Westbourne Grammar | History

HISTORY

Community of Believers - Westbourne Grammar 1867 - 2017


Opened in 1867 to meet the growing educational needs of Melbourne’s west, the School’s early decades were quite challenging; with financial concerns, a temporary closure and the lack of permanent, purpose-built facilities being ongoing issues.

What would prove to be a turning point in the School’s history occurred in 1911 with the appointment of Mabel Molland. A young teacher of enormous ability, she would become principal in 1914 and, for the next fifty years, would be instrumental in keeping the School going.

From 1915 to 1955, classes were held in the Holy Trinity Church hall in Williamstown and then, from 1956, at Monomeith, a Victorian mansion on The Strand. By the mid-1970s, plans were underway to grow the school and build at Truganina. In 1978, Mabel Molland’s grand vision for a purpose-built school with extensive grounds and well-resourced educational facilities was realised when the first Year 7 students began their secondary education at Westbourne Grammar—the name chosen for the new campus.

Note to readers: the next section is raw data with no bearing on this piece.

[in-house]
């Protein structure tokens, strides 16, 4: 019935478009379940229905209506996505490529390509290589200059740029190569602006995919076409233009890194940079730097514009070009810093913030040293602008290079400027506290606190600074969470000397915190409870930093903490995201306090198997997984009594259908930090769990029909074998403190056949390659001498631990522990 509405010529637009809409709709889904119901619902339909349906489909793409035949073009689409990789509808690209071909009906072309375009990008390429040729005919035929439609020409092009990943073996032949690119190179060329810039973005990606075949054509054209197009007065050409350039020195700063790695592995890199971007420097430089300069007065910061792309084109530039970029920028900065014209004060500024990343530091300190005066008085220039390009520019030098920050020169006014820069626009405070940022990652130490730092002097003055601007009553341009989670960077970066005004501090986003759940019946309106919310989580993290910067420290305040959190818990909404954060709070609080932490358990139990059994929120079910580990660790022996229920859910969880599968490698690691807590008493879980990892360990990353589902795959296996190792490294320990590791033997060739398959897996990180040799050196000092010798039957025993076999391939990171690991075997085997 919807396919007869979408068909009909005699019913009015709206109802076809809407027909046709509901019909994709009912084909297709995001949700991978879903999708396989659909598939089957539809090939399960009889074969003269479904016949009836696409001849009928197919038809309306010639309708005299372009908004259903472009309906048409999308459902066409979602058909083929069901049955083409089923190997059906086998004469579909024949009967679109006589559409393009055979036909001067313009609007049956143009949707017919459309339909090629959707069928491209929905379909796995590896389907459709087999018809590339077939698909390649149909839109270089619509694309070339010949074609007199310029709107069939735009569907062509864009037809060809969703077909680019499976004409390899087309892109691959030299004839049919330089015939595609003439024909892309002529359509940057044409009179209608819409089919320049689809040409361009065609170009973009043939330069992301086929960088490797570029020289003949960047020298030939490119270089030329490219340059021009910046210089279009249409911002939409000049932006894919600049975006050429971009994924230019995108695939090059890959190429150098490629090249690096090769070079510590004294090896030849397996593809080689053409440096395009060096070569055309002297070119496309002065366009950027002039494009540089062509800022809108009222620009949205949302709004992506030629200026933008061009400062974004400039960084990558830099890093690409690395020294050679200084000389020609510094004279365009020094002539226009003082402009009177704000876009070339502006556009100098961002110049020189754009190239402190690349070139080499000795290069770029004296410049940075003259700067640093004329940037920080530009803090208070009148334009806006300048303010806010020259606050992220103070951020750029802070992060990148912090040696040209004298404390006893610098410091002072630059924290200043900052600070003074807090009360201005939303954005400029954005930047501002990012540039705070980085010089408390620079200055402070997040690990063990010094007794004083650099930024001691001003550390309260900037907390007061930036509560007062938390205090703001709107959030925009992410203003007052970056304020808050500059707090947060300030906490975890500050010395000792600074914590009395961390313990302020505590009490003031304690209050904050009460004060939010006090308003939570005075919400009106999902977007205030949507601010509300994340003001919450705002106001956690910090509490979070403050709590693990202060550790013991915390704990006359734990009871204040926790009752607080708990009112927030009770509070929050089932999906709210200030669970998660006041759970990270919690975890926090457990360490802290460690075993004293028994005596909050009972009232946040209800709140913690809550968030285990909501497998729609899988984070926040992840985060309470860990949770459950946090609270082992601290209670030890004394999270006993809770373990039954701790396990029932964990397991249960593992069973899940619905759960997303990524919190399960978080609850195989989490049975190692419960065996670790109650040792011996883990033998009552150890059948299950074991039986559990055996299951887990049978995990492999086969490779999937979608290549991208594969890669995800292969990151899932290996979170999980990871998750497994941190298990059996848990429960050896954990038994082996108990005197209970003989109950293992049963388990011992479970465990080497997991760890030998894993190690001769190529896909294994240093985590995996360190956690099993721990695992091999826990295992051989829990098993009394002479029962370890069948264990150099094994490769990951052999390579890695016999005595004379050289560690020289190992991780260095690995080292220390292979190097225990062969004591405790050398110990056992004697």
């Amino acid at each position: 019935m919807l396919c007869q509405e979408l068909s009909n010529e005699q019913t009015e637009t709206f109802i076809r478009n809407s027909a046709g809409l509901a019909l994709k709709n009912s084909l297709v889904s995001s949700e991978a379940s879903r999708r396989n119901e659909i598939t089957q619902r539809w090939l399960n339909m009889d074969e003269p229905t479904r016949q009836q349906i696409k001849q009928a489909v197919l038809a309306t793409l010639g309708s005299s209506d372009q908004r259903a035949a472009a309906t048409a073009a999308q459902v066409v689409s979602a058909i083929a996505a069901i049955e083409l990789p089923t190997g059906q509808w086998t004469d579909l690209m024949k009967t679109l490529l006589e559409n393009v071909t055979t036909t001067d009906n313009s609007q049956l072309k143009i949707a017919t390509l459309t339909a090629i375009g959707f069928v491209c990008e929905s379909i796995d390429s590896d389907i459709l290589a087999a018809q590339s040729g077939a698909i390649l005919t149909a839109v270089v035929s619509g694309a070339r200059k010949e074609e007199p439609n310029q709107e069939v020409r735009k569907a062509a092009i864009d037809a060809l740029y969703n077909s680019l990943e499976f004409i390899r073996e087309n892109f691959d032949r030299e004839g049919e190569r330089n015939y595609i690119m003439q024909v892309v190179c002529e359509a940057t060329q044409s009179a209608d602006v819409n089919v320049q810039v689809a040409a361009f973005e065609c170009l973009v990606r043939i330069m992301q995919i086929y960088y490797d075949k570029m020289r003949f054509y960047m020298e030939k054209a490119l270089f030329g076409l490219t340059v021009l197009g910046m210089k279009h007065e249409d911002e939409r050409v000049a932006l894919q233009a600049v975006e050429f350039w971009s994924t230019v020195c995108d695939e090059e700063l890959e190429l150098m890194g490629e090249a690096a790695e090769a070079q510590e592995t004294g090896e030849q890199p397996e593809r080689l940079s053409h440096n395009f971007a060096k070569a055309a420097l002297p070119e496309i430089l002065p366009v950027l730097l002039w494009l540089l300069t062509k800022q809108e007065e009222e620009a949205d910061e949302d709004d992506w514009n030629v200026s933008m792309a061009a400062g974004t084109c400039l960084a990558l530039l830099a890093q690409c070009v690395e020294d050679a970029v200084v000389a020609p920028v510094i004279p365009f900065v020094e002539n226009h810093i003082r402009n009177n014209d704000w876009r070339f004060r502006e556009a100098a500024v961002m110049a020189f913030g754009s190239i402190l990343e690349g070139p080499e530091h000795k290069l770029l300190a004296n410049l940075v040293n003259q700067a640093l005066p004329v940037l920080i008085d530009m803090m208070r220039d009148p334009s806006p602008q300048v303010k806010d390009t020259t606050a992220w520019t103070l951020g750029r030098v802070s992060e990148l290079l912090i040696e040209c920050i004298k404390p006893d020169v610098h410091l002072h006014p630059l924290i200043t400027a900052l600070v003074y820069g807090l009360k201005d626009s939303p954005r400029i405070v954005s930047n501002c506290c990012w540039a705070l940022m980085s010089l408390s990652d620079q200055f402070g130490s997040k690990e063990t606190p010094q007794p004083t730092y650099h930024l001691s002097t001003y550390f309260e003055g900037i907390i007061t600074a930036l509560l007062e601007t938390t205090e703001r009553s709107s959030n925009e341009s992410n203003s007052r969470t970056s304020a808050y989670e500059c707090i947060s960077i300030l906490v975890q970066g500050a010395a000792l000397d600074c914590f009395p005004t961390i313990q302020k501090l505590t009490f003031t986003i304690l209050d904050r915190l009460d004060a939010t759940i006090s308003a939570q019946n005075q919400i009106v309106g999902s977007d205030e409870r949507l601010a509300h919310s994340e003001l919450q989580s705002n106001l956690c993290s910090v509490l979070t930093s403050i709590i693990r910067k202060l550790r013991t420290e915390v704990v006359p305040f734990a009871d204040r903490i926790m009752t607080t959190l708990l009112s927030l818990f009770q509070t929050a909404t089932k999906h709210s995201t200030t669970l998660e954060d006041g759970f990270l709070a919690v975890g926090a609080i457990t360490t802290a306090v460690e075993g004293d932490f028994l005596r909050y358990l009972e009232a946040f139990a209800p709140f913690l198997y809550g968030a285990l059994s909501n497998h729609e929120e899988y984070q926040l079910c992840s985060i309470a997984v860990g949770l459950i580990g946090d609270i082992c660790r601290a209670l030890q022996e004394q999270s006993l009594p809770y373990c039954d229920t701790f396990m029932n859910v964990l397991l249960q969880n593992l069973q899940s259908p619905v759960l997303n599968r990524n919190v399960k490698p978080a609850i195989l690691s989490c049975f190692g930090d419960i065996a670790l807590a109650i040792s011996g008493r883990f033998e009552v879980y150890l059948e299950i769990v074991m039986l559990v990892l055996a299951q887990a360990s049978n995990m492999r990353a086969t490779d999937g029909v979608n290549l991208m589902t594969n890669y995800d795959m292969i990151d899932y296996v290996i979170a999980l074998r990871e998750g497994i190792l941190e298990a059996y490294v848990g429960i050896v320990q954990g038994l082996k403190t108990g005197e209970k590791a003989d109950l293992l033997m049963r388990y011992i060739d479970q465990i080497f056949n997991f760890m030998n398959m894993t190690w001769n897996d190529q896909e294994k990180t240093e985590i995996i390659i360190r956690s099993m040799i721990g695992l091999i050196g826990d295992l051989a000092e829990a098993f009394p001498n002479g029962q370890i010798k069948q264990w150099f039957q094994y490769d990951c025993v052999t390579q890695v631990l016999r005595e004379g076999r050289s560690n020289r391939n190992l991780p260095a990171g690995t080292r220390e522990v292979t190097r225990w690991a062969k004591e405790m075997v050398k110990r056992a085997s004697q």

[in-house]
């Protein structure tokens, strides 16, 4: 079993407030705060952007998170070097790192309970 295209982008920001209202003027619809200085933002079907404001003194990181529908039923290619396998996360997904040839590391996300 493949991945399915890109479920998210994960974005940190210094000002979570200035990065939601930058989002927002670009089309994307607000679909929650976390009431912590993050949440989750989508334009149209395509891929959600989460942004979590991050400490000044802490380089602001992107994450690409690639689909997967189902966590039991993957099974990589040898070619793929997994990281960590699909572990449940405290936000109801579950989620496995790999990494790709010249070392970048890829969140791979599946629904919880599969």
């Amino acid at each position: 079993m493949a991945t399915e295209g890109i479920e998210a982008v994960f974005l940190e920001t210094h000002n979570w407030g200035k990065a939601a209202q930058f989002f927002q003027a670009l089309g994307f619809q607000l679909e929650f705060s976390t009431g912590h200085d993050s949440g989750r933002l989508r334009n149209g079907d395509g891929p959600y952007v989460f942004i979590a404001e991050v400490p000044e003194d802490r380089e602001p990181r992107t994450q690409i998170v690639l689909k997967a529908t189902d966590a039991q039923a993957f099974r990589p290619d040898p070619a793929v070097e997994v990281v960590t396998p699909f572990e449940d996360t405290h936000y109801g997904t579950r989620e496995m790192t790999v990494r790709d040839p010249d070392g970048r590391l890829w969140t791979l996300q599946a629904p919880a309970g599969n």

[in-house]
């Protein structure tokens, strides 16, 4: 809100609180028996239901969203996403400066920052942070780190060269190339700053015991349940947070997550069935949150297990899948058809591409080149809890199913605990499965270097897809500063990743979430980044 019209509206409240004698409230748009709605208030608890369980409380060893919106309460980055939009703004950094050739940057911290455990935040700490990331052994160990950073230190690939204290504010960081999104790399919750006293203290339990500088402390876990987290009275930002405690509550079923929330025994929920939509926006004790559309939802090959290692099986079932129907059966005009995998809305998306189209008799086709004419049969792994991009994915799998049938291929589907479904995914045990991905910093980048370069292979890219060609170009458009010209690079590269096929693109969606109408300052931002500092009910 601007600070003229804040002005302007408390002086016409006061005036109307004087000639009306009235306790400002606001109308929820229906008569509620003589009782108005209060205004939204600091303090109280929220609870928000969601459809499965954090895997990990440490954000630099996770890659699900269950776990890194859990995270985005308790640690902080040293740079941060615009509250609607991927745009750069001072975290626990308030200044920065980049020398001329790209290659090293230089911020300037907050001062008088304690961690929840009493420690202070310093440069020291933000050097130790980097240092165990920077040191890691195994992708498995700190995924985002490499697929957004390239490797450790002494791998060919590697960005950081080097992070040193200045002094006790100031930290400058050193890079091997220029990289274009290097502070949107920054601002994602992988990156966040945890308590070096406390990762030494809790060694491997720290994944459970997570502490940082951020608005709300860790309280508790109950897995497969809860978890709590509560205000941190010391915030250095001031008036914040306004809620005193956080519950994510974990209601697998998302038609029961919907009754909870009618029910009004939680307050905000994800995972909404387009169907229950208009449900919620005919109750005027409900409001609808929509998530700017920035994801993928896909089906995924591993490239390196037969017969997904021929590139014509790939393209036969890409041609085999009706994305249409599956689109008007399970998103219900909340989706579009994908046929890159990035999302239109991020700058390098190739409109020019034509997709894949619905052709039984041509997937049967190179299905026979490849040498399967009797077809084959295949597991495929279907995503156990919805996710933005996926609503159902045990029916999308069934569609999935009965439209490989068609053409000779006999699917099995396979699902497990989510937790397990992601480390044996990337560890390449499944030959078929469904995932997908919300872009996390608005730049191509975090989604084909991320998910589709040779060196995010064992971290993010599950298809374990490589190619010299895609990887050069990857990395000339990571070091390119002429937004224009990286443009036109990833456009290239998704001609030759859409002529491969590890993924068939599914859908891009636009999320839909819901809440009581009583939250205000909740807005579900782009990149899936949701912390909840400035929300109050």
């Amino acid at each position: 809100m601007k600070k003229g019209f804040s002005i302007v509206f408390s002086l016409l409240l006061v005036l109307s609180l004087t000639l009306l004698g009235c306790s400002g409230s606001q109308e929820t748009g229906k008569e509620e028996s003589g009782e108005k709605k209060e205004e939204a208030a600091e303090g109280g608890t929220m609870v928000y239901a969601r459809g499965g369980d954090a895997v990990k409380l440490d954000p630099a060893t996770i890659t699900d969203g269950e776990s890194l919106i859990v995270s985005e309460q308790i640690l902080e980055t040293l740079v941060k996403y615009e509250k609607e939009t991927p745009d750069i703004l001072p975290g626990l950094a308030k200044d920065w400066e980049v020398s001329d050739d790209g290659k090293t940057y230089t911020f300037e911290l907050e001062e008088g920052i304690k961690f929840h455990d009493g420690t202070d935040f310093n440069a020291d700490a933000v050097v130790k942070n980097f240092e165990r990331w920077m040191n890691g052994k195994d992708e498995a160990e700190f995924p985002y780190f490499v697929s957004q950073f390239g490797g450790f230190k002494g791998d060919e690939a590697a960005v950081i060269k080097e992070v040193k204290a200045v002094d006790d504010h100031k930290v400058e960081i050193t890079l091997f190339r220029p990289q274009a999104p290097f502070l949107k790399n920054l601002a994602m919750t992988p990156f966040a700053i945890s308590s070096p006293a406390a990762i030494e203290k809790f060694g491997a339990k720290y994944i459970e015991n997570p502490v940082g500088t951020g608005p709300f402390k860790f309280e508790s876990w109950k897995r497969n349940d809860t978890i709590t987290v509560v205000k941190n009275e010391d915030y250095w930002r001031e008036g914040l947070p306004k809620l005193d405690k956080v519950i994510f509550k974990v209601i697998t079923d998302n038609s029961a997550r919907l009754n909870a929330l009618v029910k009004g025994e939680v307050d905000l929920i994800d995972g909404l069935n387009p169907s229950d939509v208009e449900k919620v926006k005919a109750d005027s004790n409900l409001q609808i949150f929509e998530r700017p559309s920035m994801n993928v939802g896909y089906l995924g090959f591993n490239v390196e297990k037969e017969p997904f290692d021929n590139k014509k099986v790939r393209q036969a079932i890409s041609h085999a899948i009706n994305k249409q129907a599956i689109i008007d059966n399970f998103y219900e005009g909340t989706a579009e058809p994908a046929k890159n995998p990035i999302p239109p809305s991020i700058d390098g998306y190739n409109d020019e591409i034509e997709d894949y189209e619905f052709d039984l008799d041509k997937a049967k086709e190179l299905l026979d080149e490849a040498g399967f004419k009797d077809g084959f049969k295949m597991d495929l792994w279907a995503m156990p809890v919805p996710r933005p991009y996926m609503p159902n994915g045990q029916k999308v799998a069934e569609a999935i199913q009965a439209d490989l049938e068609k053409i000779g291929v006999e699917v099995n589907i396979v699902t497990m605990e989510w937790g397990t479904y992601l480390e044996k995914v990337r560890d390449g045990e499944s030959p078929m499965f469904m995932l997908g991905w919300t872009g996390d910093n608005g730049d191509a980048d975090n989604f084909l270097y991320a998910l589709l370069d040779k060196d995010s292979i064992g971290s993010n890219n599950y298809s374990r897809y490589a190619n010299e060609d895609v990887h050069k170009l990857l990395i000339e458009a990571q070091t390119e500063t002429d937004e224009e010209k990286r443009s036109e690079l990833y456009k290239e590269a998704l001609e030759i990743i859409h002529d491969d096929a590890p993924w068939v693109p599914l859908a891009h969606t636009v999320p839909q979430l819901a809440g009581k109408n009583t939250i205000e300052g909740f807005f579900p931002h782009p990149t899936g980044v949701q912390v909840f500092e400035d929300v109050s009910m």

Under the leadership of principals John Pascoe (1976-1989), Geoffrey Ryan (1990-2010) and currently Meg Hansen the reputation of the school as the leading learning community in the region has been significantly enhanced. Pastoral care programs are well established. There is a dedicated Year 9 program, an early learning centre, a House system, a chaplain and a very wide range of opportunities to participate in music, drama, sport, outdoor education and service activities.

From the beginning, Westbourne has been characterised by its enduring community spirit and a determination to survive and prosper, even when confronted with what might have seemed insurmountable obstacles. Indeed, what has sustained and enriched the School has been the willingness of so many groups and individuals to work together to achieve common goals and aspirations.